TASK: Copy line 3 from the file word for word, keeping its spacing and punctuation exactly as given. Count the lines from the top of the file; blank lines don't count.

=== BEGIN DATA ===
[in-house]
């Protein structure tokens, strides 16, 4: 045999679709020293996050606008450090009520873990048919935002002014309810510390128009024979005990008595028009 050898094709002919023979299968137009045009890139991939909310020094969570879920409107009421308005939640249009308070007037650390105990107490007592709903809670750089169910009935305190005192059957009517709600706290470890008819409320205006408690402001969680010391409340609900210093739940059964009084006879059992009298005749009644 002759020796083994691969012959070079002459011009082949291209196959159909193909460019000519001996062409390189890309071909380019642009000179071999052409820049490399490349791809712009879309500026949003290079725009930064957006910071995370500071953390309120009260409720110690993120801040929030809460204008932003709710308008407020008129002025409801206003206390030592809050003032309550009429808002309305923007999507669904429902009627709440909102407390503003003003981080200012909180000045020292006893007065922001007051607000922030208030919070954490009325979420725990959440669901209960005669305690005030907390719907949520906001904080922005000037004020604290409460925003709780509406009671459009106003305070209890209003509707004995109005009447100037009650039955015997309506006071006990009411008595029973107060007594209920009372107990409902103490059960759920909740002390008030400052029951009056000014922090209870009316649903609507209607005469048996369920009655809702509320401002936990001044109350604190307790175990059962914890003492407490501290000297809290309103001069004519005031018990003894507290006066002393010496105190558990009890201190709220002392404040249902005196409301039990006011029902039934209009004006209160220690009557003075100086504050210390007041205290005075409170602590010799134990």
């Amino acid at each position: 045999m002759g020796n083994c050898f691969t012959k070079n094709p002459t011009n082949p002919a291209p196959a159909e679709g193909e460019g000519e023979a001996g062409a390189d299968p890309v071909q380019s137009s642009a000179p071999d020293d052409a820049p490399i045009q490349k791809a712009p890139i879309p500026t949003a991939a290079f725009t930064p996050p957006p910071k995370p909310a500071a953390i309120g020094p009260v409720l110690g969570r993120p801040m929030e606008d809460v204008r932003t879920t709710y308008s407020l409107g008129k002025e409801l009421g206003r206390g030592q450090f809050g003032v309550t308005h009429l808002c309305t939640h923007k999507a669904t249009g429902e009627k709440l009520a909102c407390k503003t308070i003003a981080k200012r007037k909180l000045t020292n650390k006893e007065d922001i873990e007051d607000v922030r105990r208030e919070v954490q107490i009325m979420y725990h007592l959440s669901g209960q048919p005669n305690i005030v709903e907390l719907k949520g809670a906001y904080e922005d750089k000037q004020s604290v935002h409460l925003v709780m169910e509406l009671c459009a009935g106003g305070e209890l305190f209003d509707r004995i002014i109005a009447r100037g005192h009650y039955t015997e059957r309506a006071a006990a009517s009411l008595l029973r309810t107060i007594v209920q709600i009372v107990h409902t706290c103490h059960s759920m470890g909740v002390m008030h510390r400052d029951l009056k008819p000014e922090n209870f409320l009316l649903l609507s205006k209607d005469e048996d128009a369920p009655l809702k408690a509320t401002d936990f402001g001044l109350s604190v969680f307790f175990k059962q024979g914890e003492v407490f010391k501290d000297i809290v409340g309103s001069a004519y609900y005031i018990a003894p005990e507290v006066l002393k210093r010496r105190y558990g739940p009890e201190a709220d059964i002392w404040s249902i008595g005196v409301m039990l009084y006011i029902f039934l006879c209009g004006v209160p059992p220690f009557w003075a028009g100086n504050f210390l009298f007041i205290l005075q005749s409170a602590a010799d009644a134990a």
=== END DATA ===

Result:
């Amino acid at each position: 045999m002759g020796n083994c050898f691969t012959k070079n094709p002459t011009n082949p002919a291209p196959a159909e679709g193909e460019g000519e023979a001996g062409a390189d299968p890309v071909q380019s137009s642009a000179p071999d020293d052409a820049p490399i045009q490349k791809a712009p890139i879309p500026t949003a991939a290079f725009t930064p996050p957006p910071k995370p909310a500071a953390i309120g020094p009260v409720l110690g969570r993120p801040m929030e606008d809460v204008r932003t879920t709710y308008s407020l409107g008129k002025e409801l009421g206003r206390g030592q450090f809050g003032v309550t308005h009429l808002c309305t939640h923007k999507a669904t249009g429902e009627k709440l009520a909102c407390k503003t308070i003003a981080k200012r007037k909180l000045t020292n650390k006893e007065d922001i873990e007051d607000v922030r105990r208030e919070v954490q107490i009325m979420y725990h007592l959440s669901g209960q048919p005669n305690i005030v709903e907390l719907k949520g809670a906001y904080e922005d750089k000037q004020s604290v935002h409460l925003v709780m169910e509406l009671c459009a009935g106003g305070e209890l305190f209003d509707r004995i002014i109005a009447r100037g005192h009650y039955t015997e059957r309506a006071a006990a009517s009411l008595l029973r309810t107060i007594v209920q709600i009372v107990h409902t706290c103490h059960s759920m470890g909740v002390m008030h510390r400052d029951l009056k008819p000014e922090n209870f409320l009316l649903l609507s205006k209607d005469e048996d128009a369920p009655l809702k408690a509320t401002d936990f402001g001044l109350s604190v969680f307790f175990k059962q024979g914890e003492v407490f010391k501290d000297i809290v409340g309103s001069a004519y609900y005031i018990a003894p005990e507290v006066l002393k210093r010496r105190y558990g739940p009890e201190a709220d059964i002392w404040s249902i008595g005196v409301m039990l009084y006011i029902f039934l006879c209009g004006v209160p059992p220690f009557w003075a028009g100086n504050f210390l009298f007041i205290l005075q005749s409170a602590a010799d009644a134990a």